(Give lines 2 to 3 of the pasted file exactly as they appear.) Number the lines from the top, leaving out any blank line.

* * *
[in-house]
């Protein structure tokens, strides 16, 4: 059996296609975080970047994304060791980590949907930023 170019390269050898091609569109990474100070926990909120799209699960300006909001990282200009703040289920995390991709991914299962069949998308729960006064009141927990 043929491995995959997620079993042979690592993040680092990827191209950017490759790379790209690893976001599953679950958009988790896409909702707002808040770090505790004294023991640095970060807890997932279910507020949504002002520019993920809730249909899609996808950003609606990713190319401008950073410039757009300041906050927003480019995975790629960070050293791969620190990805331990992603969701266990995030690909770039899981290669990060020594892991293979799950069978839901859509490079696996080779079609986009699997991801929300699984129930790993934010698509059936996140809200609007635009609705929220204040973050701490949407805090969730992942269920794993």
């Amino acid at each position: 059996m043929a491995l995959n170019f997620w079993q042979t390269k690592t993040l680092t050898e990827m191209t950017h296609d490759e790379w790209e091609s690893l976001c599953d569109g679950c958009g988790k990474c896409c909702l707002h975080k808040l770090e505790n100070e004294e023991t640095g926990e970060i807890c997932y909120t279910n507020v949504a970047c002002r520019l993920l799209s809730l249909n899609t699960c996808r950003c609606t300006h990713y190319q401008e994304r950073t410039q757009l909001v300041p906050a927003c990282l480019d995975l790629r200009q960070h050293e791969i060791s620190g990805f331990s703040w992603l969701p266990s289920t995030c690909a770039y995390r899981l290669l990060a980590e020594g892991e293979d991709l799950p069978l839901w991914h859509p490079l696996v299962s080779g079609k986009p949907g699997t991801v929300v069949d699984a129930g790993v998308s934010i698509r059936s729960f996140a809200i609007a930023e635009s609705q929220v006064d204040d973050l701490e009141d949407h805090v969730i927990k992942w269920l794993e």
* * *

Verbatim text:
């Protein structure tokens, strides 16, 4: 059996296609975080970047994304060791980590949907930023 170019390269050898091609569109990474100070926990909120799209699960300006909001990282200009703040289920995390991709991914299962069949998308729960006064009141927990 043929491995995959997620079993042979690592993040680092990827191209950017490759790379790209690893976001599953679950958009988790896409909702707002808040770090505790004294023991640095970060807890997932279910507020949504002002520019993920809730249909899609996808950003609606990713190319401008950073410039757009300041906050927003480019995975790629960070050293791969620190990805331990992603969701266990995030690909770039899981290669990060020594892991293979799950069978839901859509490079696996080779079609986009699997991801929300699984129930790993934010698509059936996140809200609007635009609705929220204040973050701490949407805090969730992942269920794993």
């Amino acid at each position: 059996m043929a491995l995959n170019f997620w079993q042979t390269k690592t993040l680092t050898e990827m191209t950017h296609d490759e790379w790209e091609s690893l976001c599953d569109g679950c958009g988790k990474c896409c909702l707002h975080k808040l770090e505790n100070e004294e023991t640095g926990e970060i807890c997932y909120t279910n507020v949504a970047c002002r520019l993920l799209s809730l249909n899609t699960c996808r950003c609606t300006h990713y190319q401008e994304r950073t410039q757009l909001v300041p906050a927003c990282l480019d995975l790629r200009q960070h050293e791969i060791s620190g990805f331990s703040w992603l969701p266990s289920t995030c690909a770039y995390r899981l290669l990060a980590e020594g892991e293979d991709l799950p069978l839901w991914h859509p490079l696996v299962s080779g079609k986009p949907g699997t991801v929300v069949d699984a129930g790993v998308s934010i698509r059936s729960f996140a809200i609007a930023e635009s609705q929220v006064d204040d973050l701490e009141d949407h805090v969730i927990k992942w269920l794993e």